Leishmaniasis

Original article by Lilly Stanley | Last updated on 27/5/2014
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Organism

Leishmania (protozoa)
 

Transmission

Via sandflies
Leishmania anastigotes infect sandflies when they take them up with their blood meal.

Pathogenesis

  • The adult female sand ingests the pathogen in the form as amastigotes when feeding on host blood 
  • Amastigotes transform into promastigotes in the stomach of the sandfly
  • These live in the GI tract, reproducing asexually, then migrate to be regurgutated back into a mammal host, when the fly injects its saliva into prey as it bitesàinside the new host they invade macrophages
  • Here they change back into the smaller amastigote form and replicateàeventually burst out into bloodstream and repeat the cycle infecting target tissuesàresponse to infection varies according to the type of immune reaction mounted.

Comparison of types of infection

   
CUTANEOUS
 
 
MUCOCUTANEOUS
 
VISCERAL
(Kala-azar)
 
Epidemiology
 
Most common form
 
Carries 5% rsik of going onto develop mucutaneous disease
 
Majority of cases are in South america
3:1 F:M
 
90% cases found in India, Bangladesh, Nepal, Sudan, and Brazil
Site
 
Skin Oral and nasal musoca Systemic disease
vital organs
 
Clinical features
 
Lesion develops at bite site, beginning as itchy papule, becomes nodule then forms ulcer. Occasionally sore develop on mucous membranes.
 
Diffuse cutaneous disease:
Closely resembles lepromatous leprosy
(extensive areas of depigmentation)
 
Leishmaniasis recividans:
Resembles lupus vulgans
Onset a few years after resolution of cutaneous lesion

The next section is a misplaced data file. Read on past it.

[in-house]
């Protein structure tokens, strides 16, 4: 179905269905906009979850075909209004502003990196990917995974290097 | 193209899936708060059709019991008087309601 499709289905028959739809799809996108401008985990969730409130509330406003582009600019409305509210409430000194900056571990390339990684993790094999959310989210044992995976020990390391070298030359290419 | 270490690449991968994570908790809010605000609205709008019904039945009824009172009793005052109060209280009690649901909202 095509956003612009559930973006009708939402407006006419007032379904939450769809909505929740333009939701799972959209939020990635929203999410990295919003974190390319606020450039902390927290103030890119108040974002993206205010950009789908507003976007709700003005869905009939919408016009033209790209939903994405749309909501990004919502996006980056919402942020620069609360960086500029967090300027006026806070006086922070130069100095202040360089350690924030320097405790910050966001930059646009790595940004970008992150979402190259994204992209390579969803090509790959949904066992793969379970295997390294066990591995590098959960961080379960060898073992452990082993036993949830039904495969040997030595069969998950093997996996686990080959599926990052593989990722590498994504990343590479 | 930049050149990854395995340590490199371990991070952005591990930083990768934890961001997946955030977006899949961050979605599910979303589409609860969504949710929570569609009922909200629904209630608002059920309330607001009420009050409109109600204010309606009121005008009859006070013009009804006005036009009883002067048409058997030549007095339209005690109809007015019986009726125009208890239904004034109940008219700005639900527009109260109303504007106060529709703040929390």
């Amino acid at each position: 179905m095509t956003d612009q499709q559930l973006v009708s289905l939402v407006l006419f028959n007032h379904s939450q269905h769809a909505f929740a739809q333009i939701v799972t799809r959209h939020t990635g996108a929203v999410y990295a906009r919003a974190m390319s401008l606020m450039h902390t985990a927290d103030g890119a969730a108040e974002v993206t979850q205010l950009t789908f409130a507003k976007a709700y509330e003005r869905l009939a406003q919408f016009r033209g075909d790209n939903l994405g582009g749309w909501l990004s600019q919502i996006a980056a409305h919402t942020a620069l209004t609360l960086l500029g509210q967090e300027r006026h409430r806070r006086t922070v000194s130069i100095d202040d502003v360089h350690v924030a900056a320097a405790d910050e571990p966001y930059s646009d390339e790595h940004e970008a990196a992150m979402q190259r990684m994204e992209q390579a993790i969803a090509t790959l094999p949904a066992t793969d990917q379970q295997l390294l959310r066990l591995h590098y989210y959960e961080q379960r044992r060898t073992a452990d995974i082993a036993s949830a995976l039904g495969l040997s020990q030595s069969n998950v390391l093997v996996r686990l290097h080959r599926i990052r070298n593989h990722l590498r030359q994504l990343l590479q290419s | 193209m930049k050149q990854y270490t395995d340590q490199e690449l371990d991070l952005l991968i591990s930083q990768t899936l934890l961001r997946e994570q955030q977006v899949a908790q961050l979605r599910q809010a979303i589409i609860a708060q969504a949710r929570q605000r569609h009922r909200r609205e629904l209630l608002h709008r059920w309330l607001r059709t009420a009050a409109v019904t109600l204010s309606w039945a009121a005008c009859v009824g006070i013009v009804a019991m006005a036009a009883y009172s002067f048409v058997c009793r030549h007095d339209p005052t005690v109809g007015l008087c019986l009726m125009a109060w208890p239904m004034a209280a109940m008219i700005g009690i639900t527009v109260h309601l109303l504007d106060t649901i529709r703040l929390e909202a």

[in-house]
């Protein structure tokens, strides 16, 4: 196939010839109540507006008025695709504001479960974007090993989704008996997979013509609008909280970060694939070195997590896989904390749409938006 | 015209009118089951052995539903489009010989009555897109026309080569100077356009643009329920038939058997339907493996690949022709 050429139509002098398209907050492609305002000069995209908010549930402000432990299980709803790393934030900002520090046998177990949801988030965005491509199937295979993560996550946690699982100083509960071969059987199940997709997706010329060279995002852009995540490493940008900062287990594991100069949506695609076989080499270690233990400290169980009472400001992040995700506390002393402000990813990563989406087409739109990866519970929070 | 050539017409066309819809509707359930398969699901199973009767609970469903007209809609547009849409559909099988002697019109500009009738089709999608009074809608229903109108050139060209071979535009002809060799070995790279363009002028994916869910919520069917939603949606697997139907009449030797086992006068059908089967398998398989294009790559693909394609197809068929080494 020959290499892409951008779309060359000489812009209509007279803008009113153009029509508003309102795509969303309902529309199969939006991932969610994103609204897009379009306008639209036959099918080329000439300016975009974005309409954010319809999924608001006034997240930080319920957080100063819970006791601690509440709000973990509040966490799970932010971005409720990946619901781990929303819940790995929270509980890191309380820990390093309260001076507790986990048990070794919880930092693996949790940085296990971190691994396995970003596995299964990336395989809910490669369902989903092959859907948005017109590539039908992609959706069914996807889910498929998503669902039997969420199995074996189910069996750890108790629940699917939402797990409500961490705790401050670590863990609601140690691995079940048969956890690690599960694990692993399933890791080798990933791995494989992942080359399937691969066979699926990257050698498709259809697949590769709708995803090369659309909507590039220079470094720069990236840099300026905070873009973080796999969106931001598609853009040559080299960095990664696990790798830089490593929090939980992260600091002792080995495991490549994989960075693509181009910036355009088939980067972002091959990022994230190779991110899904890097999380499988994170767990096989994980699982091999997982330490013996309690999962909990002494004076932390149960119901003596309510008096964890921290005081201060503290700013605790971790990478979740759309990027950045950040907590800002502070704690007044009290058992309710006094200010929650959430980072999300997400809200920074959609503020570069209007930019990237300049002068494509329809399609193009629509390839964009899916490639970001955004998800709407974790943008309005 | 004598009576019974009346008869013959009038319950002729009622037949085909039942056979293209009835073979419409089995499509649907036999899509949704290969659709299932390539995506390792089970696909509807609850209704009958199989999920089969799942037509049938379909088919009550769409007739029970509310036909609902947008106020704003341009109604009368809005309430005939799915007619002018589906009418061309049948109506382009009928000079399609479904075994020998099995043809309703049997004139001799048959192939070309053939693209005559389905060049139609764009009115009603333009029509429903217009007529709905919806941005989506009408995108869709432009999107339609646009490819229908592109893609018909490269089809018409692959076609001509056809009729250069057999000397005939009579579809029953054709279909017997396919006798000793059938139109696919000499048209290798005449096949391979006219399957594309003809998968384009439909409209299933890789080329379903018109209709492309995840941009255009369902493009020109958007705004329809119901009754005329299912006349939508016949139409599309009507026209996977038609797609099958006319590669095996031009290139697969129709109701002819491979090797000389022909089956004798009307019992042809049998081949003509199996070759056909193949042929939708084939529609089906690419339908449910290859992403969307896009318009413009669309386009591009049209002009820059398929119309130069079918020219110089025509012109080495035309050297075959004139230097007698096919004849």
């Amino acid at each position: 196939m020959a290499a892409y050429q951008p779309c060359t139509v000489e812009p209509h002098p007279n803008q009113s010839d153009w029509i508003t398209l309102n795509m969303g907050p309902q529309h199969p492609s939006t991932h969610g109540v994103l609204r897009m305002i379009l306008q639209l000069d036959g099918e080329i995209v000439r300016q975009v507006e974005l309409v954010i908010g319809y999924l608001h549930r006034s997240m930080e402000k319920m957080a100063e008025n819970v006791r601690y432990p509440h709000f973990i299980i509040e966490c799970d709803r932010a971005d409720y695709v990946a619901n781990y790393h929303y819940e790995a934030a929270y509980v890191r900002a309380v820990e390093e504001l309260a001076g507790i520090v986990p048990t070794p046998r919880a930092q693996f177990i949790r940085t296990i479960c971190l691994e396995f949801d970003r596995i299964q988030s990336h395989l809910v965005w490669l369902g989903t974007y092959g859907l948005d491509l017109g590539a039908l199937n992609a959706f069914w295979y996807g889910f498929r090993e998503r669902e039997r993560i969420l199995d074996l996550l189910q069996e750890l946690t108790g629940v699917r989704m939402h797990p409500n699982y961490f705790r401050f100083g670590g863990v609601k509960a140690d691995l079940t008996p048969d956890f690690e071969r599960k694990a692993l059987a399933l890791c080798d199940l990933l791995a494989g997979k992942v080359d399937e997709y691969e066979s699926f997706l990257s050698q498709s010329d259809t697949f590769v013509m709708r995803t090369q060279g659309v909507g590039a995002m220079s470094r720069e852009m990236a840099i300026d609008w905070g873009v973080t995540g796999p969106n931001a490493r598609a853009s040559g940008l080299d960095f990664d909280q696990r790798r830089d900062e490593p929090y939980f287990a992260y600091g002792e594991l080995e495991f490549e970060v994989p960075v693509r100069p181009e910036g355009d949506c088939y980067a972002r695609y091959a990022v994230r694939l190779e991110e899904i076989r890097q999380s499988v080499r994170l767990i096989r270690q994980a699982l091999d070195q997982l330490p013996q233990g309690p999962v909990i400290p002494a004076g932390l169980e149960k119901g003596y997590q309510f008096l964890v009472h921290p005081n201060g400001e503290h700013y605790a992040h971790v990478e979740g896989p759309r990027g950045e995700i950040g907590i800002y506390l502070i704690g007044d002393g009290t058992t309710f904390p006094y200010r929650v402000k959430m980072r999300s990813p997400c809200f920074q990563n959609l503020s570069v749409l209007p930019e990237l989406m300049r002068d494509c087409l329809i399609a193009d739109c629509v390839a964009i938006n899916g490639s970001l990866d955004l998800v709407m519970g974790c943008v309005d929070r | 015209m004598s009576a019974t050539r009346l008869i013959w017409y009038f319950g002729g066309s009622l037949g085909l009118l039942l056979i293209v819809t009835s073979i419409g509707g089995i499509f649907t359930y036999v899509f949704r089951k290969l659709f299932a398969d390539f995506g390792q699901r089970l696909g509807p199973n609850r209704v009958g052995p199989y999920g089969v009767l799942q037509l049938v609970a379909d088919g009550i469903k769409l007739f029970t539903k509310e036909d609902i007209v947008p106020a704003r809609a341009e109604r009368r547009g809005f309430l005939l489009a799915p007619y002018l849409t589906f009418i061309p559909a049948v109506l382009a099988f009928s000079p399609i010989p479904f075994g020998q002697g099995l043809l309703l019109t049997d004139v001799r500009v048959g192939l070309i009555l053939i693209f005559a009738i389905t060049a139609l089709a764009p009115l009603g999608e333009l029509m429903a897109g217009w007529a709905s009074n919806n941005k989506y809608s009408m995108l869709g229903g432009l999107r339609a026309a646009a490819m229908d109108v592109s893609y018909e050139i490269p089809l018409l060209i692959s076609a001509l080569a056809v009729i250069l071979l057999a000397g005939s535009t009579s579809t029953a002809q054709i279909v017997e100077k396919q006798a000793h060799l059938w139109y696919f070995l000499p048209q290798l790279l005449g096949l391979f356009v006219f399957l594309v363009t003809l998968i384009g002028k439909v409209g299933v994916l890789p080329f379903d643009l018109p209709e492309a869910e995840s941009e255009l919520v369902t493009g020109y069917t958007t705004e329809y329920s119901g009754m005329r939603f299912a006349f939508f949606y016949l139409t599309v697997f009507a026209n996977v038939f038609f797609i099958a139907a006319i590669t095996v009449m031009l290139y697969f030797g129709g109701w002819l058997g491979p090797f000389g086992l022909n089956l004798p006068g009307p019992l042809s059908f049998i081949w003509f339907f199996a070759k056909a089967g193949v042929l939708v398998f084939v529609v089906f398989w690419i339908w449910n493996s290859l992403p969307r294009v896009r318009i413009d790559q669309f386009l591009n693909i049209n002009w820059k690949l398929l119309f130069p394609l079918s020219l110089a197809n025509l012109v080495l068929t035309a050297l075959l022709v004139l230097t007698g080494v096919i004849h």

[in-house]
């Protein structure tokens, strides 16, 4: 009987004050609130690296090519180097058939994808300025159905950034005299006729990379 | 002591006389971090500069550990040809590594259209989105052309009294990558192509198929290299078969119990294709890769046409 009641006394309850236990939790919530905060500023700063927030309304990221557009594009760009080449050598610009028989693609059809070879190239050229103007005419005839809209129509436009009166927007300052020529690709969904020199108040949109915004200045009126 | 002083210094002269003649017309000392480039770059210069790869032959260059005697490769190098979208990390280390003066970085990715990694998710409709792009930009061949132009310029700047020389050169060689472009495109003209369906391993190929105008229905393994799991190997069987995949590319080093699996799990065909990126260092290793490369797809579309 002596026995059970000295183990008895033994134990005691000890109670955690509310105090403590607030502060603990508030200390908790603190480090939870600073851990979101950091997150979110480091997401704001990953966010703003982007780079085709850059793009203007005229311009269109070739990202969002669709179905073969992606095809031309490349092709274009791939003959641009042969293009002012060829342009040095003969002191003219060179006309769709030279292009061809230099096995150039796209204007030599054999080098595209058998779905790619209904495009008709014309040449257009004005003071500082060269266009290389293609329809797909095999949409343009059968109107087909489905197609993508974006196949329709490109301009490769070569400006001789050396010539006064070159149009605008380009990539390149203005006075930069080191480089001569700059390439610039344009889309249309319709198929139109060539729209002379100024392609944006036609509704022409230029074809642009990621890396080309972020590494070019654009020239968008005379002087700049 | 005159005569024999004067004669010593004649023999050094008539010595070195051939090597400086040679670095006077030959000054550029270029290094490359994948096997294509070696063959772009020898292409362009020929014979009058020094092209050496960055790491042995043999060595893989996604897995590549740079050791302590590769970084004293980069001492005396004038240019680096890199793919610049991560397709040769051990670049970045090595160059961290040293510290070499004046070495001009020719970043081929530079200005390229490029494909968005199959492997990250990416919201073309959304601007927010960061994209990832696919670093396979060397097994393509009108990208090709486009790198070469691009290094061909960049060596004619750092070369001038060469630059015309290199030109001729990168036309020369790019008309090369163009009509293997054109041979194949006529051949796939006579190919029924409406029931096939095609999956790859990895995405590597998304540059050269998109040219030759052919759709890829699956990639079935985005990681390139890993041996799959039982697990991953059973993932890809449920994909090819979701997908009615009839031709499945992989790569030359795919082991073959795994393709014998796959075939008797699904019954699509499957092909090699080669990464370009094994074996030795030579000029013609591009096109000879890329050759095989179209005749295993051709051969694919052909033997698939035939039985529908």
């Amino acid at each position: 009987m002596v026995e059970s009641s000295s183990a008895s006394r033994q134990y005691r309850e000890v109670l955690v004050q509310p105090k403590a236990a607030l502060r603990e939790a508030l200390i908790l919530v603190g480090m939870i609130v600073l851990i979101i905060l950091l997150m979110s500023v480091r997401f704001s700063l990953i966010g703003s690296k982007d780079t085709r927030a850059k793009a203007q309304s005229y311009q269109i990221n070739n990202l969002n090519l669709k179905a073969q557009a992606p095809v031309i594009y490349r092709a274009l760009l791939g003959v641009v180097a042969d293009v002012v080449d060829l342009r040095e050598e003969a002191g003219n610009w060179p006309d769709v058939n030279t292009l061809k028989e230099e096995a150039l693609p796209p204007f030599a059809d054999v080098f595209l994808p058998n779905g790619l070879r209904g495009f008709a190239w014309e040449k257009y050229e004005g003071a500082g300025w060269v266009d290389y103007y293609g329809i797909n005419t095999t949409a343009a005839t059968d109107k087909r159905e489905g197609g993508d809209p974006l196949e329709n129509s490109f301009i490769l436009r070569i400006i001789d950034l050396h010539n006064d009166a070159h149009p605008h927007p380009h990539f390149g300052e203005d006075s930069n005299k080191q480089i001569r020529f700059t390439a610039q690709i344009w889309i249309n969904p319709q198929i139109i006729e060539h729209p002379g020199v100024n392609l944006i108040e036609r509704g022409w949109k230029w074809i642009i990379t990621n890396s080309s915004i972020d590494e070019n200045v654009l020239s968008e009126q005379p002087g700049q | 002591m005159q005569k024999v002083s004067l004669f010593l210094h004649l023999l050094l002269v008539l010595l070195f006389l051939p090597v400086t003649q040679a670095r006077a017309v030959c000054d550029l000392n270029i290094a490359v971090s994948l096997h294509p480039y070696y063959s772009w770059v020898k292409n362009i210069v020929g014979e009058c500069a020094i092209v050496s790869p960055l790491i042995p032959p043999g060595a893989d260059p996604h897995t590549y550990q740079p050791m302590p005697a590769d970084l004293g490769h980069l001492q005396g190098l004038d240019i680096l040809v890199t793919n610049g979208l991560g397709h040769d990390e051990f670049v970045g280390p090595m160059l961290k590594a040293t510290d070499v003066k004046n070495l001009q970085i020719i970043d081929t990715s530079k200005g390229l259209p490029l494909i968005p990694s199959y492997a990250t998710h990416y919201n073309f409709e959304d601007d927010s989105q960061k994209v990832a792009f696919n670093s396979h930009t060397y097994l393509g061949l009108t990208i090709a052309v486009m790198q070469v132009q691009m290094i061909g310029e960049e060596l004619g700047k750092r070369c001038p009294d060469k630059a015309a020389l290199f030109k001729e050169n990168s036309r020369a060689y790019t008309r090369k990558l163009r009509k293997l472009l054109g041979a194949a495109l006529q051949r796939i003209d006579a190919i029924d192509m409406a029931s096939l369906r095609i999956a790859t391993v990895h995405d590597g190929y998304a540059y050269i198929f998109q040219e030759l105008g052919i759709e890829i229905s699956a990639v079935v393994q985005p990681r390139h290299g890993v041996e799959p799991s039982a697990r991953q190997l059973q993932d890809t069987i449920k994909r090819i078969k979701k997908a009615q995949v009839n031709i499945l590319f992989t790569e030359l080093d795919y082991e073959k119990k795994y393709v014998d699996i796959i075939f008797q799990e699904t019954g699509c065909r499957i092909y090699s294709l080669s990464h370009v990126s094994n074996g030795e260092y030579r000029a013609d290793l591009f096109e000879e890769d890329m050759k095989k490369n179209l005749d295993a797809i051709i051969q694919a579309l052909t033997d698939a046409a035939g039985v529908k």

Can begin with symptoms of chronic nasal congestion but results in longterm cartilaginous destruction and ulceration.
 fever (twice daily peak),
 weight loss
mucosal ulcers
fatigue,
anaemia and substantial hepatosplenomegaly and lymphadenopathy
 
Complications
 
Can enlarge to
 several cm and persist for years before eventually healing to atrophic scar.
 
 Can lead to very destructive and disfiguring lesions of the face Untreated all patients die within approx. 2 years
 
Diagnosis
 
Microscopy and culture of aspiration from base of ulcer. Clinical diagnosis
+ PCR (gold standard)
Serology
(may be negative in HIV positive patients)
 
Treatment
 
Only needed if not healed by 6 months long courses (e.g. 30 days) sodium stiboglucanate in a high dose (20 mg/kg) –high failure rate
Amphoteracin B is also used.
Prevention Preventing sandfly bites:
Mosquito nets, protective clothing and  insect repellent
Public health measures to reduce the sandfly
There are no vaccine currently availiable
 
Other Important cause of chronic ulcerating skin lesions
 
Recently seen in soliers retuirning from afganistan
 
substantial part of the disfigurement is possibly due to immunological mechanisms
Even following successful treatment, a secondary form of the disease can develop= post kala-azar dermal leishmaniasis.
 
Manifests small, skin lesions on the face, which gradually spread over the body forming disfiguring, swollen structures resembling leprosy,